In reply, I do not deny that some implicatures may be indeterminate. But let me note a few points. First, this is a problem for any plausible view that allows for some epistemic norm for implicature, as such views will require some propositional attitude or property such as belief, truth, evidence, and so on. And there are grounds to think that implicature has at least some such norm, for there seems to be something improper about conveying false or disbelieved implicatures.24 Second, as Buchanan (2010; 2013) argues, there are reasons to think that not all assertions have determinate contents either. One can assert “each dish is almost ready” such that there is nothing in the relevant context that is sufficient to fully determine a particular proposition that is being expressed. If Buchanan is right, accounts of the norm of assertion are susceptible to the same problem. But this should not deter us from theorizing about the normativity of assertion. Third, there are ways of dealing with the indeterminacy problem. For instance, Buchanan (2010; 2013) argues that an indeterminate assertion or implicature conveys a proposition-type, which is an open-ended set of propositions.25 KNI can be modified to specify a requirement with respect to such contents. For instance, the speaker might be required to know at least one proposition of a given proposition-type.26 Developing such an account in full will take us too far afield, but I hope this suffices to see that such an account is possible. Finally, even if we take KNI to apply only to contexts where a speaker determinately implicates a proposition, a main thesis of this paper—that the KK thesis is supported by the knowledge norms of assertion and implicature—still stands, because it relies only on claims about determinate implicatures: that speakers who assert p implicate that they know p, and that this implicature is subject to a knowledge norm.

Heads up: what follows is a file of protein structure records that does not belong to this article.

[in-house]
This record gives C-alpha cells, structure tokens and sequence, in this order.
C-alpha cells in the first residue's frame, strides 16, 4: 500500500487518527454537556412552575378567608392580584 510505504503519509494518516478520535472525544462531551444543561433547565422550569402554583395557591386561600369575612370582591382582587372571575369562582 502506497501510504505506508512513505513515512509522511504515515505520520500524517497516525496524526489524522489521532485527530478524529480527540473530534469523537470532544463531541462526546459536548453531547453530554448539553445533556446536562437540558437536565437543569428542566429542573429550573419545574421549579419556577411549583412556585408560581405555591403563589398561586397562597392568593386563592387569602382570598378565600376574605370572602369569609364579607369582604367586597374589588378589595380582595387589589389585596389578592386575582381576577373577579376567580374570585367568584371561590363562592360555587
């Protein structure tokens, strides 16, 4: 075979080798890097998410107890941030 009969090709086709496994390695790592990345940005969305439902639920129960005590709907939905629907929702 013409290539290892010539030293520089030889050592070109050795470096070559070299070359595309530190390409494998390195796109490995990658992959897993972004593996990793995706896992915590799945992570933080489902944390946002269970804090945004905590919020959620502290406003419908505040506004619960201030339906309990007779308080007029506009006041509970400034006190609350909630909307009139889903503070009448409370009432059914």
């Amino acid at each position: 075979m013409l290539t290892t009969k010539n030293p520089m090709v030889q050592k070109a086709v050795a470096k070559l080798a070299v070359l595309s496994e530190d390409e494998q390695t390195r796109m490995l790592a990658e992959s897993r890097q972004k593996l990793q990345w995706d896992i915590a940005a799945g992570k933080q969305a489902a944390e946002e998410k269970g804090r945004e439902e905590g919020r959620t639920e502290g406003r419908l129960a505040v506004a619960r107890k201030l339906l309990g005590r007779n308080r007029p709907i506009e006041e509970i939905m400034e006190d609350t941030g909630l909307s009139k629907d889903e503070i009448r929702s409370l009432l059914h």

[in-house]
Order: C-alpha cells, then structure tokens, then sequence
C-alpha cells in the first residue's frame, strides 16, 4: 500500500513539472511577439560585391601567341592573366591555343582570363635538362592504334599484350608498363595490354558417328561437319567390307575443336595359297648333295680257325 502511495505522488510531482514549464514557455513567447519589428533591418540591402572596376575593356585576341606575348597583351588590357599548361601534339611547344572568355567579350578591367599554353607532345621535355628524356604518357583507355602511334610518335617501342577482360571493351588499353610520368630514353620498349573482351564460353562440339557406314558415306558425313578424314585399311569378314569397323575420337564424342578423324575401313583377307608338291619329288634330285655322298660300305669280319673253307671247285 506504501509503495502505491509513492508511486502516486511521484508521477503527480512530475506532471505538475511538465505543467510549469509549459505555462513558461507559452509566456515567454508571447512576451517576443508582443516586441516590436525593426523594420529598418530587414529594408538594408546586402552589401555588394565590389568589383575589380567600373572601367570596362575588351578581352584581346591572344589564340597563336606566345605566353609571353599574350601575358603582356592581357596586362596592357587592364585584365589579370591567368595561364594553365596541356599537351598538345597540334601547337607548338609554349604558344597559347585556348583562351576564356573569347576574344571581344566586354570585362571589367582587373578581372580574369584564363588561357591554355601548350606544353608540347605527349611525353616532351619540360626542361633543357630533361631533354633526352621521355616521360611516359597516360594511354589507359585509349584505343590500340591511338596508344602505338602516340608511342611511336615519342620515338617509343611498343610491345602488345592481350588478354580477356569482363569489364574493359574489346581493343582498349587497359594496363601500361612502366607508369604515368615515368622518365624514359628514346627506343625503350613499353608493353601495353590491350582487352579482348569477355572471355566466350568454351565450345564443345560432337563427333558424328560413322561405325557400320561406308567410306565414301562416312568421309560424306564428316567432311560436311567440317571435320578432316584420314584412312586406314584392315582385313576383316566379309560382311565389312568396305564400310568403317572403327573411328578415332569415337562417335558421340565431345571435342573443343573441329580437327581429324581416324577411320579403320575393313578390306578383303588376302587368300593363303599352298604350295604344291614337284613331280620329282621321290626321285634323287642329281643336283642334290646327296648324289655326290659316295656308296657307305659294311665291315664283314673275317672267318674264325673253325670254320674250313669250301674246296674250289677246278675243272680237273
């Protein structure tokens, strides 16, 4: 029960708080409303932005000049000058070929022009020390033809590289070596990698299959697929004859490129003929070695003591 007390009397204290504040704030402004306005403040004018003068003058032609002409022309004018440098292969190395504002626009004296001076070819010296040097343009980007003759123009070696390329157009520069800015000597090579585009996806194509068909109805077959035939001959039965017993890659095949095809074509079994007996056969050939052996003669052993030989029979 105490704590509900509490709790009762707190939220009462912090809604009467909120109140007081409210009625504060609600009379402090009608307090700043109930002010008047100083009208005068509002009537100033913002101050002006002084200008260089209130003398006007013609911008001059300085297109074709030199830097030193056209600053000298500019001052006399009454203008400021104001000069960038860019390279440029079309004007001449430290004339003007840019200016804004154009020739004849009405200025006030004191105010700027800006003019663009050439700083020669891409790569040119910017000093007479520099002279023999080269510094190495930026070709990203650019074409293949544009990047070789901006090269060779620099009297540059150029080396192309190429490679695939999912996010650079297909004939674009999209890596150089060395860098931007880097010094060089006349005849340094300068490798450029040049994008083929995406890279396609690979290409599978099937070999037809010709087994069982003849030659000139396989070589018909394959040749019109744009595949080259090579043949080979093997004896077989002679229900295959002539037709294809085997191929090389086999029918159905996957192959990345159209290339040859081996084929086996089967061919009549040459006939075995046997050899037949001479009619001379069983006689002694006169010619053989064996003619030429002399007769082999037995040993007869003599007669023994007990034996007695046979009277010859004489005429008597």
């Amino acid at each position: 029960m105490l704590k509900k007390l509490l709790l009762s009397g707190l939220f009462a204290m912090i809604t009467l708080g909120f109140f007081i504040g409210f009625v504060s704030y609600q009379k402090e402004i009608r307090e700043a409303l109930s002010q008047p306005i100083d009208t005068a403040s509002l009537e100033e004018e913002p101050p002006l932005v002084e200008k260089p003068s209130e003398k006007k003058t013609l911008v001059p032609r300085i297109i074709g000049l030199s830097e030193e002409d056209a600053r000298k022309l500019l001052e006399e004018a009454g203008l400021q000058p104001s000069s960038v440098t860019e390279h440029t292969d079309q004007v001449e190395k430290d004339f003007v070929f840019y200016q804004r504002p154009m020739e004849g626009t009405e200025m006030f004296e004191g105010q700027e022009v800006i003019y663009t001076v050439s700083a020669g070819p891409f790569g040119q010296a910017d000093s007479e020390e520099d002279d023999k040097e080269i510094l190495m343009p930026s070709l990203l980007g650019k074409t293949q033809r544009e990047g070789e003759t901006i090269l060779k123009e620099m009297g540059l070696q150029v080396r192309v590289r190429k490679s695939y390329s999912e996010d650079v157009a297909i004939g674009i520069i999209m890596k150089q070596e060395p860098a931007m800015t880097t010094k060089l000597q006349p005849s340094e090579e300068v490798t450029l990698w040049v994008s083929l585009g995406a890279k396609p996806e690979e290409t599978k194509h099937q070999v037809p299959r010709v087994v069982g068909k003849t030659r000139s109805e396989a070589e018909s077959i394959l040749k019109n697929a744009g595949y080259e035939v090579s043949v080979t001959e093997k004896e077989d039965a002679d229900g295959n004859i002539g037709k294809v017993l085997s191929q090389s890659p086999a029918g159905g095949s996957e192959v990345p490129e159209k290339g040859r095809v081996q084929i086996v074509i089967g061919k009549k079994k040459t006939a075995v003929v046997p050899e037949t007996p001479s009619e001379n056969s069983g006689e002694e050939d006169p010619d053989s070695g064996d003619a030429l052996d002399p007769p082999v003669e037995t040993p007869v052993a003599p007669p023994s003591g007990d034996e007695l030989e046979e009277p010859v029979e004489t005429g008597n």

A second worry is that we often seem not fully committed to our implicatures. Even if it is granted that some implicatures require knowledge, as I claim, others seem to require less. Suppose at a party Ann asks Bob, who’s just arrived, if their friend Carlos is also coming. Bob replies: “I just saw him in the parking lot”. Bob seems to implicate that Carlos is coming to the party, but he does not seem to be committed to knowing it. For all he knows, Carlos may be on his way home. He might even continue to clarify his answer: “I don’t know for a fact that he’s coming, but it does seem that he is”. By answering as he does, Bob seems to be providing relevant information to Ann’s question in a permissible way.27